In being able to provide the highest quality of products and services to the customer in so many different niche markets, J&J’s leaders determined that the decentralized structure was the best way in order to achieve the commitments stated in the Credo to the customer. This structure is followed still today, even though the growing number of operating companies continues to grow and put strain on the executive group. The Credo also influences the organization as it is made very visible to customers and clients across the world.
This type of visibility produces a level of trust between a customer and company that was tested in the incident involving the Tylenol mishap. J&J responded just as the Credo detailed, “…and mistakes paid for. ”, rectifying the situation with a total cost upwards of 100 million dollars. Johnson & Johnson transmit this pledge to the customer by the placement of it on every operational company’s website. The Credo also influences the organization through its promise to the communities in which operating companies function.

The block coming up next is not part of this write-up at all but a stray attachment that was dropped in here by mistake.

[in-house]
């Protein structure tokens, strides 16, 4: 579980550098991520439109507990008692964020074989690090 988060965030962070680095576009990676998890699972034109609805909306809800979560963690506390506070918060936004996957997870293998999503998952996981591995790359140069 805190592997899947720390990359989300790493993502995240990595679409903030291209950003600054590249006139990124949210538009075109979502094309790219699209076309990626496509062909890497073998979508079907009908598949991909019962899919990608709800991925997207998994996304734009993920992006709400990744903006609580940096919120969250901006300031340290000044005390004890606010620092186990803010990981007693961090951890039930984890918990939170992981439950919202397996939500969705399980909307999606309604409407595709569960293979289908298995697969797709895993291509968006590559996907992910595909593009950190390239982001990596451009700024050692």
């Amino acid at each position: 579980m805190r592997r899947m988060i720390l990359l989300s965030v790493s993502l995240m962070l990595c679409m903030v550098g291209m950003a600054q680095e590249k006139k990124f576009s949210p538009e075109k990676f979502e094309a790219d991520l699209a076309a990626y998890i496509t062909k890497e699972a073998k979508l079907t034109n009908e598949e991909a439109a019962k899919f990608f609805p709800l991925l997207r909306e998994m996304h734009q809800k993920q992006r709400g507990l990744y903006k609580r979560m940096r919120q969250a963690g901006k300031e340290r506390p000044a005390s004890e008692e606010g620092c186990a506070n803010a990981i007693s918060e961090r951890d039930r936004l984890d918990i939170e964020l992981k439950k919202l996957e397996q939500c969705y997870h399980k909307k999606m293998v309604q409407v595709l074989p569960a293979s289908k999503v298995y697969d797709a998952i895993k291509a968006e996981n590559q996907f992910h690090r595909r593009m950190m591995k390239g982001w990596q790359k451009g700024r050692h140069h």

J&J has a proven history of corporate giving that is complimented by the giving of its individual employees as well. On a corporate level J&J’s Corporate Contributions Committee oversees corporate giving across the world through hundreds of agencies for such causes as educating against disease, aiding in building health care systems in developing nations, aiding mother’s and their children from conception survive birth and so on. Johnson & Johnson have always been committed to women and children – in their product offering and their support and care through giving.